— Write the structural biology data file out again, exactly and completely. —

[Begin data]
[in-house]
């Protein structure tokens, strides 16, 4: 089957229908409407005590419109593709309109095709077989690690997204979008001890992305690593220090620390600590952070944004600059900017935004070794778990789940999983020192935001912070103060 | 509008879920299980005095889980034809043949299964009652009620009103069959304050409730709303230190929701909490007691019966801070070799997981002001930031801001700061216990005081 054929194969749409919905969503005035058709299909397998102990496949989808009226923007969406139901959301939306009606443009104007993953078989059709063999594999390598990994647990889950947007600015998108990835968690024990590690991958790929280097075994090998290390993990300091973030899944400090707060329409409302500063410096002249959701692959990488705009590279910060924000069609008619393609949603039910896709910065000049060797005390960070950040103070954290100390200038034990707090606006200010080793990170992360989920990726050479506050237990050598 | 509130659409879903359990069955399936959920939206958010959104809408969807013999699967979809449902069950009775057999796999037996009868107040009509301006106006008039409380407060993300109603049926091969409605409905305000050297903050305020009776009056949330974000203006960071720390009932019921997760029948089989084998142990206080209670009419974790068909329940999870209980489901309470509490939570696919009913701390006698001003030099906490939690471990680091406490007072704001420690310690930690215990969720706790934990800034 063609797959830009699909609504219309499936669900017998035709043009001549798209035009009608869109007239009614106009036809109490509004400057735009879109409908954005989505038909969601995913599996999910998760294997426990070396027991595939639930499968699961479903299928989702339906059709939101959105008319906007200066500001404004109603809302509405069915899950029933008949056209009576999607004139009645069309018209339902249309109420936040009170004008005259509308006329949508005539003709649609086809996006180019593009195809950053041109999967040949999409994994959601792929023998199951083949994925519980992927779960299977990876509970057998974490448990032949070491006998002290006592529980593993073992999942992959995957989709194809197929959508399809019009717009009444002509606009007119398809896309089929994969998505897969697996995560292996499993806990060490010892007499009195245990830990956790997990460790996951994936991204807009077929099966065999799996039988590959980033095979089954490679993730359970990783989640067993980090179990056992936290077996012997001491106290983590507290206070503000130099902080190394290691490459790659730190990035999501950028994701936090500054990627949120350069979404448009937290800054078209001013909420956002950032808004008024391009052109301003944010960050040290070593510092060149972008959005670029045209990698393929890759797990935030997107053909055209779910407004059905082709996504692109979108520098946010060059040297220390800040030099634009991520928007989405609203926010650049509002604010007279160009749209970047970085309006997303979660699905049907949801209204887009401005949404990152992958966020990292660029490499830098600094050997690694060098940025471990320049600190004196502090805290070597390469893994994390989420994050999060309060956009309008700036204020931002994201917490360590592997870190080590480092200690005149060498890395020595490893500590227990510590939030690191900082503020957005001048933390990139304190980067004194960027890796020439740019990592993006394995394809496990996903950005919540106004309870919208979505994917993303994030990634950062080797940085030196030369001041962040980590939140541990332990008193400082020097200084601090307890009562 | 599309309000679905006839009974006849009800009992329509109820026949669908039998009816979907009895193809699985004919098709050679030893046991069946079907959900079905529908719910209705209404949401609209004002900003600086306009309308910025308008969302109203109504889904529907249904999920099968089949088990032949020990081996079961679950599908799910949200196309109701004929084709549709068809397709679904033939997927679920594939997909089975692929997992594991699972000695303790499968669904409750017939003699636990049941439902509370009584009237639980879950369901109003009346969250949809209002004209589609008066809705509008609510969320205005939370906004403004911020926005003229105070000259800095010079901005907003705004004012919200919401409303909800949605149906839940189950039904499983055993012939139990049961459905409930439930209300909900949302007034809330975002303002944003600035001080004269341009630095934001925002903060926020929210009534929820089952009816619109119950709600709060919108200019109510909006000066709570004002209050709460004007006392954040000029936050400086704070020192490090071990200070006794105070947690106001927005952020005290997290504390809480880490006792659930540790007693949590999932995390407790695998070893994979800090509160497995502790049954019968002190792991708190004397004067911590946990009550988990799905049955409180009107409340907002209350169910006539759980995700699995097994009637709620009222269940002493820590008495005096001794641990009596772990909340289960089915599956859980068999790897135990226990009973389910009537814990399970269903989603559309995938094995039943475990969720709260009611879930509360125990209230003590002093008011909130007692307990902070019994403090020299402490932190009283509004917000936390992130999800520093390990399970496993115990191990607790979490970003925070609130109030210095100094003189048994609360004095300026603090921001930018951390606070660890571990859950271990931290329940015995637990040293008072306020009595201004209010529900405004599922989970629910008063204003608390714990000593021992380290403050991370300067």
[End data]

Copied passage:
[in-house]
């Protein structure tokens, strides 16, 4: 089957229908409407005590419109593709309109095709077989690690997204979008001890992305690593220090620390600590952070944004600059900017935004070794778990789940999983020192935001912070103060 | 509008879920299980005095889980034809043949299964009652009620009103069959304050409730709303230190929701909490007691019966801070070799997981002001930031801001700061216990005081 054929194969749409919905969503005035058709299909397998102990496949989808009226923007969406139901959301939306009606443009104007993953078989059709063999594999390598990994647990889950947007600015998108990835968690024990590690991958790929280097075994090998290390993990300091973030899944400090707060329409409302500063410096002249959701692959990488705009590279910060924000069609008619393609949603039910896709910065000049060797005390960070950040103070954290100390200038034990707090606006200010080793990170992360989920990726050479506050237990050598 | 509130659409879903359990069955399936959920939206958010959104809408969807013999699967979809449902069950009775057999796999037996009868107040009509301006106006008039409380407060993300109603049926091969409605409905305000050297903050305020009776009056949330974000203006960071720390009932019921997760029948089989084998142990206080209670009419974790068909329940999870209980489901309470509490939570696919009913701390006698001003030099906490939690471990680091406490007072704001420690310690930690215990969720706790934990800034 063609797959830009699909609504219309499936669900017998035709043009001549798209035009009608869109007239009614106009036809109490509004400057735009879109409908954005989505038909969601995913599996999910998760294997426990070396027991595939639930499968699961479903299928989702339906059709939101959105008319906007200066500001404004109603809302509405069915899950029933008949056209009576999607004139009645069309018209339902249309109420936040009170004008005259509308006329949508005539003709649609086809996006180019593009195809950053041109999967040949999409994994959601792929023998199951083949994925519980992927779960299977990876509970057998974490448990032949070491006998002290006592529980593993073992999942992959995957989709194809197929959508399809019009717009009444002509606009007119398809896309089929994969998505897969697996995560292996499993806990060490010892007499009195245990830990956790997990460790996951994936991204807009077929099966065999799996039988590959980033095979089954490679993730359970990783989640067993980090179990056992936290077996012997001491106290983590507290206070503000130099902080190394290691490459790659730190990035999501950028994701936090500054990627949120350069979404448009937290800054078209001013909420956002950032808004008024391009052109301003944010960050040290070593510092060149972008959005670029045209990698393929890759797990935030997107053909055209779910407004059905082709996504692109979108520098946010060059040297220390800040030099634009991520928007989405609203926010650049509002604010007279160009749209970047970085309006997303979660699905049907949801209204887009401005949404990152992958966020990292660029490499830098600094050997690694060098940025471990320049600190004196502090805290070597390469893994994390989420994050999060309060956009309008700036204020931002994201917490360590592997870190080590480092200690005149060498890395020595490893500590227990510590939030690191900082503020957005001048933390990139304190980067004194960027890796020439740019990592993006394995394809496990996903950005919540106004309870919208979505994917993303994030990634950062080797940085030196030369001041962040980590939140541990332990008193400082020097200084601090307890009562 | 599309309000679905006839009974006849009800009992329509109820026949669908039998009816979907009895193809699985004919098709050679030893046991069946079907959900079905529908719910209705209404949401609209004002900003600086306009309308910025308008969302109203109504889904529907249904999920099968089949088990032949020990081996079961679950599908799910949200196309109701004929084709549709068809397709679904033939997927679920594939997909089975692929997992594991699972000695303790499968669904409750017939003699636990049941439902509370009584009237639980879950369901109003009346969250949809209002004209589609008066809705509008609510969320205005939370906004403004911020926005003229105070000259800095010079901005907003705004004012919200919401409303909800949605149906839940189950039904499983055993012939139990049961459905409930439930209300909900949302007034809330975002303002944003600035001080004269341009630095934001925002903060926020929210009534929820089952009816619109119950709600709060919108200019109510909006000066709570004002209050709460004007006392954040000029936050400086704070020192490090071990200070006794105070947690106001927005952020005290997290504390809480880490006792659930540790007693949590999932995390407790695998070893994979800090509160497995502790049954019968002190792991708190004397004067911590946990009550988990799905049955409180009107409340907002209350169910006539759980995700699995097994009637709620009222269940002493820590008495005096001794641990009596772990909340289960089915599956859980068999790897135990226990009973389910009537814990399970269903989603559309995938094995039943475990969720709260009611879930509360125990209230003590002093008011909130007692307990902070019994403090020299402490932190009283509004917000936390992130999800520093390990399970496993115990191990607790979490970003925070609130109030210095100094003189048994609360004095300026603090921001930018951390606070660890571990859950271990931290329940015995637990040293008072306020009595201004209010529900405004599922989970629910008063204003608390714990000593021992380290403050991370300067």